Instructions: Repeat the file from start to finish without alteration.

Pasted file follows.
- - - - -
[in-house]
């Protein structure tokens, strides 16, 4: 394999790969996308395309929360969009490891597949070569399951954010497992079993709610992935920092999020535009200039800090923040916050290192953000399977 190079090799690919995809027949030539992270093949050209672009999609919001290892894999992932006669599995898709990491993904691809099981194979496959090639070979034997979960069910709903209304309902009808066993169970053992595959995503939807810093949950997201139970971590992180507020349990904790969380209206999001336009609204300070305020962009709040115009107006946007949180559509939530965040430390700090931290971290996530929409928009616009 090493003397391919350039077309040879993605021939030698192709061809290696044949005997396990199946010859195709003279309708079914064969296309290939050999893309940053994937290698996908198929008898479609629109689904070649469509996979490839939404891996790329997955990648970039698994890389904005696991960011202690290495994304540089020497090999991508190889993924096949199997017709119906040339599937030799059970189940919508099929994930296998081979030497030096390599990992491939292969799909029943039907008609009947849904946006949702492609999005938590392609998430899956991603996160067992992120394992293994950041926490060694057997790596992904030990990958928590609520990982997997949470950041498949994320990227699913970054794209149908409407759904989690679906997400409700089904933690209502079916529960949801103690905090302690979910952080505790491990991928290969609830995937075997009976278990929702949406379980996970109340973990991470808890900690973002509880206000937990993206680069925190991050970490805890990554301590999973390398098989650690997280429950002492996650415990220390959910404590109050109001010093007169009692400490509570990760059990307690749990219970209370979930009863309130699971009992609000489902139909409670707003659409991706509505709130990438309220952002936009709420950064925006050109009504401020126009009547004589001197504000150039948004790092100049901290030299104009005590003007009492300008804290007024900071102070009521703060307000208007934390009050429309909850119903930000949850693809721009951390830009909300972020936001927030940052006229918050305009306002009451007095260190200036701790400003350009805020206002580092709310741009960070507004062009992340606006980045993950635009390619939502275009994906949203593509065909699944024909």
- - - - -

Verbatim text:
[in-house]
């Protein structure tokens, strides 16, 4: 394999790969996308395309929360969009490891597949070569399951954010497992079993709610992935920092999020535009200039800090923040916050290192953000399977 190079090799690919995809027949030539992270093949050209672009999609919001290892894999992932006669599995898709990491993904691809099981194979496959090639070979034997979960069910709903209304309902009808066993169970053992595959995503939807810093949950997201139970971590992180507020349990904790969380209206999001336009609204300070305020962009709040115009107006946007949180559509939530965040430390700090931290971290996530929409928009616009 090493003397391919350039077309040879993605021939030698192709061809290696044949005997396990199946010859195709003279309708079914064969296309290939050999893309940053994937290698996908198929008898479609629109689904070649469509996979490839939404891996790329997955990648970039698994890389904005696991960011202690290495994304540089020497090999991508190889993924096949199997017709119906040339599937030799059970189940919508099929994930296998081979030497030096390599990992491939292969799909029943039907008609009947849904946006949702492609999005938590392609998430899956991603996160067992992120394992293994950041926490060694057997790596992904030990990958928590609520990982997997949470950041498949994320990227699913970054794209149908409407759904989690679906997400409700089904933690209502079916529960949801103690905090302690979910952080505790491990991928290969609830995937075997009976278990929702949406379980996970109340973990991470808890900690973002509880206000937990993206680069925190991050970490805890990554301590999973390398098989650690997280429950002492996650415990220390959910404590109050109001010093007169009692400490509570990760059990307690749990219970209370979930009863309130699971009992609000489902139909409670707003659409991706509505709130990438309220952002936009709420950064925006050109009504401020126009009547004589001197504000150039948004790092100049901290030299104009005590003007009492300008804290007024900071102070009521703060307000208007934390009050429309909850119903930000949850693809721009951390830009909300972020936001927030940052006229918050305009306002009451007095260190200036701790400003350009805020206002580092709310741009960070507004062009992340606006980045993950635009390619939502275009994906949203593509065909699944024909």